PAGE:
The wide-spread permaculture community, renowned for ‘systems thinking’, is well positioned to roll up its collective sleeves, adopt this framework and extend the thinking and practice of permaculture to include local economic transition with greater emphasis.

The ‘Preston Model’ in the UK and ‘Cleveland Model’ in the US have created curiosity and growing interest among local government actors, as well as other ‘anchor institutions’, who could become productive partners in supporting economic transition by shifting their procurement patterns toward pro-social local firms. This framework complements the thinking behind these approaches to ‘community wealth building’ and points the way to a wider field of activity.

There are many other networks and communities of practice for which this framework could help accelerate and coordinate their own activities and approaches to creating economic change on the ground, including Degrowth, solidarity economy, social enterprise, community economic development, to name a few. And between all of these various collectivities of change makers, there is enormous potential for collaboration. This suggests the need for cross-pollination and, perhaps, breaking down silos and overcoming fixed identities, something that ‘convergence networks’, such as the emerging CtrlShift Emergency Summit for Change, in the UK, and the international Wellbeing Economy Alliance might address.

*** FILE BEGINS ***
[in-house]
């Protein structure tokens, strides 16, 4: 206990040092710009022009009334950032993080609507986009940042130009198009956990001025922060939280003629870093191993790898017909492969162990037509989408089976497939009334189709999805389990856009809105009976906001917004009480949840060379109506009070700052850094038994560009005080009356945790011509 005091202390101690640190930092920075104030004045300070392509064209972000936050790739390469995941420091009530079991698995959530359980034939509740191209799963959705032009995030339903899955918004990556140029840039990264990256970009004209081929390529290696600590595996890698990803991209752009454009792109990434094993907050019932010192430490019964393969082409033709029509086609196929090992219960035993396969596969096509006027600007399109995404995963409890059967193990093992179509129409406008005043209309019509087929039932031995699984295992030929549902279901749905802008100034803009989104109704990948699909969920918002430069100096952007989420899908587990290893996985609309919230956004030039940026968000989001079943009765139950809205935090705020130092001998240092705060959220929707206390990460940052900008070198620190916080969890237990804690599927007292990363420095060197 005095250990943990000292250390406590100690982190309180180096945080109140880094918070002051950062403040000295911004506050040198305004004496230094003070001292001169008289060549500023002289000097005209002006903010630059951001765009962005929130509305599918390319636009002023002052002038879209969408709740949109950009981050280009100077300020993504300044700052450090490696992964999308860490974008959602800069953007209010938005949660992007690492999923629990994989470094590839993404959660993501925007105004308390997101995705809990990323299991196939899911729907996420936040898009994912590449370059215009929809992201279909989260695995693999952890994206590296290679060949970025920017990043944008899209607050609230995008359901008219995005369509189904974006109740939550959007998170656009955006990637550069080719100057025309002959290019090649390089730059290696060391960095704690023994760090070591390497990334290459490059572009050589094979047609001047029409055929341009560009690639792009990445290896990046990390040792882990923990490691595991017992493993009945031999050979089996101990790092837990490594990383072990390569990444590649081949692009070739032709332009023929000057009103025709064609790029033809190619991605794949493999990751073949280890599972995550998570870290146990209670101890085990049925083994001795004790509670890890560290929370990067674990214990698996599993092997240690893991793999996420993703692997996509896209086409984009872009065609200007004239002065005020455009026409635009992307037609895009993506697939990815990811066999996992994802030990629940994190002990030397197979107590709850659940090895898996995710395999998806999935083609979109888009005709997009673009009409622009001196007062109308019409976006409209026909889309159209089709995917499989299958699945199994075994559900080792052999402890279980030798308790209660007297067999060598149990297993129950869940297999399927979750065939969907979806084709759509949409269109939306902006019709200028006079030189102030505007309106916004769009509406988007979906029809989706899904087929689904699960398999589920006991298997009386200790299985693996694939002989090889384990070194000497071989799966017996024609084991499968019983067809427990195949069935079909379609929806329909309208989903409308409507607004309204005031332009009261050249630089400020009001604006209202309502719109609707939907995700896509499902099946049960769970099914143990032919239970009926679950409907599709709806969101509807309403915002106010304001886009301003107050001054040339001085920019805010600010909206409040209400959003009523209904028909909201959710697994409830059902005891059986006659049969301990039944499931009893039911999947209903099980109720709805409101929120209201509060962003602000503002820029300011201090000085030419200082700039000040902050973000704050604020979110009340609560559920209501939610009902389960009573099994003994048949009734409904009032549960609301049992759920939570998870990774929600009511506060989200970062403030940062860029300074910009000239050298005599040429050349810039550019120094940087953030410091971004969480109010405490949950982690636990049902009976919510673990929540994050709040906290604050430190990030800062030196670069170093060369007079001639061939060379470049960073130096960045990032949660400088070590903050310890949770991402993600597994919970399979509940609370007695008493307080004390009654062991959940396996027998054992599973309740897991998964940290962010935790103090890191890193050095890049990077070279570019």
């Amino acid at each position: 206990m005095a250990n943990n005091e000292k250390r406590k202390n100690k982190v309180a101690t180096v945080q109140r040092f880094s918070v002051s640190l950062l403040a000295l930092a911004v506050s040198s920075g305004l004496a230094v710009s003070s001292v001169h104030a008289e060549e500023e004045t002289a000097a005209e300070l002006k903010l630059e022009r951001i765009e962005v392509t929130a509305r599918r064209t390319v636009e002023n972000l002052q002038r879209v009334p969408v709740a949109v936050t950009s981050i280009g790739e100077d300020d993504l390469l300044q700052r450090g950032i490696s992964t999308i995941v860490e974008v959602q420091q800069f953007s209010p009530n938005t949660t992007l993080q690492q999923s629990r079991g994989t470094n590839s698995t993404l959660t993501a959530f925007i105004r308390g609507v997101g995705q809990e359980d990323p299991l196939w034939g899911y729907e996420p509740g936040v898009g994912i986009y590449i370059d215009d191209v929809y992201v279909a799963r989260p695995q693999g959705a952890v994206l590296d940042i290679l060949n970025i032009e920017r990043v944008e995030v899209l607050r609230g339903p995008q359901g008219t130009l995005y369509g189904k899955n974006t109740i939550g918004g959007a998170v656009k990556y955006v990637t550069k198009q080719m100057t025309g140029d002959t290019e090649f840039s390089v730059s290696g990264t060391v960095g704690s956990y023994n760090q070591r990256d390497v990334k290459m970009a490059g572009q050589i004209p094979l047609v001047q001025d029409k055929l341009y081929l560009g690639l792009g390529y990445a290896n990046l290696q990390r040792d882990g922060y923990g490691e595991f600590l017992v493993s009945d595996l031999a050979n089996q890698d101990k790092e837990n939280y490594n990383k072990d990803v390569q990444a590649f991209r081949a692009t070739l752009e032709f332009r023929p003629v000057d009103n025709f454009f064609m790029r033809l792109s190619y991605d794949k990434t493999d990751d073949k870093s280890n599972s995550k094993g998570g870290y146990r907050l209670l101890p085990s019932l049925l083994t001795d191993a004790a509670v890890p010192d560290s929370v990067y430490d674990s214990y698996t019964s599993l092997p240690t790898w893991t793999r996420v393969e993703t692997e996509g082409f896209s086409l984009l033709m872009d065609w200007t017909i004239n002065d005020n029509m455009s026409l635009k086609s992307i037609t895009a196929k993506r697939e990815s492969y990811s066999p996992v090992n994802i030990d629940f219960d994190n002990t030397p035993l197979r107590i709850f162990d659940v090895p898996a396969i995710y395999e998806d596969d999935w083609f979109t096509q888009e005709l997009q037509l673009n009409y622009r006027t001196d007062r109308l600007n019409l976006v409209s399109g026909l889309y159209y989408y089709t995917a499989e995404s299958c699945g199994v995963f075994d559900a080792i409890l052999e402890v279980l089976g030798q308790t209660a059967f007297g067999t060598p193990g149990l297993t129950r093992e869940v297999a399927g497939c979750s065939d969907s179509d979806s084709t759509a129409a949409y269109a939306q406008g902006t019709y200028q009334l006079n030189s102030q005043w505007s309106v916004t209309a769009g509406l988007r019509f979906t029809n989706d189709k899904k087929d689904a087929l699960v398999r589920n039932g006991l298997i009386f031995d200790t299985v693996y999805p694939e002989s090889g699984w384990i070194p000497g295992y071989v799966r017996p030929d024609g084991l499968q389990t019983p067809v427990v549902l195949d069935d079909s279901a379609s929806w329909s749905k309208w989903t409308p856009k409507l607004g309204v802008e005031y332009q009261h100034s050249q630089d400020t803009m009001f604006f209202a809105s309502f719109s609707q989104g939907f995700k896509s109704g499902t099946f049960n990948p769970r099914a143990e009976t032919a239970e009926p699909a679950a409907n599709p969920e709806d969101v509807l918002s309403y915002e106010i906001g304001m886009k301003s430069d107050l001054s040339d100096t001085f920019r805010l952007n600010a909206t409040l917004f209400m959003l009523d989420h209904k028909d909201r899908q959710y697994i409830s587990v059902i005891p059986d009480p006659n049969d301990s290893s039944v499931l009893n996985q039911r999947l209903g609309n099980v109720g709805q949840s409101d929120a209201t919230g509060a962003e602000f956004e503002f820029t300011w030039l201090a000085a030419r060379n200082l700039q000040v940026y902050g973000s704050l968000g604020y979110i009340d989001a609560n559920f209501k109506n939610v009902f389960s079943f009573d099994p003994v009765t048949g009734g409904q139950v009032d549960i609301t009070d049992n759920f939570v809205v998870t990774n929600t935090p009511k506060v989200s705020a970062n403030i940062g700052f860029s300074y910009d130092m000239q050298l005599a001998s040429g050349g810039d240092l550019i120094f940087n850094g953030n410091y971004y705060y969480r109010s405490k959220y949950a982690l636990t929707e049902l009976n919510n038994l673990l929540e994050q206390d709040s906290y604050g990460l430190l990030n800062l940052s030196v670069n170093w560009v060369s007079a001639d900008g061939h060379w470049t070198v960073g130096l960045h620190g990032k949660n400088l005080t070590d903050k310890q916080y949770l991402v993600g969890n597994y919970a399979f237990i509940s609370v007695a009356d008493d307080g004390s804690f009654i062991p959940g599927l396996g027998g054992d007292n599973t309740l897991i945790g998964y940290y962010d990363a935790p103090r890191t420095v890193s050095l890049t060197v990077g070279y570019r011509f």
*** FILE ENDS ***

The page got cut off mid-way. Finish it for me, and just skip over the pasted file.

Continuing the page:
This framework represents a start, hopefully, of a more joined up and practical way of thinking about economic transition at local and regional levels, but more importantly, an approach to effective doing that brings about the rapid changes we need. This post is short and there is much more about this approach to be elaborated and interrogated, which I hope to do and invite other to do, as well.

Originally published at enterprisingecosystems.org.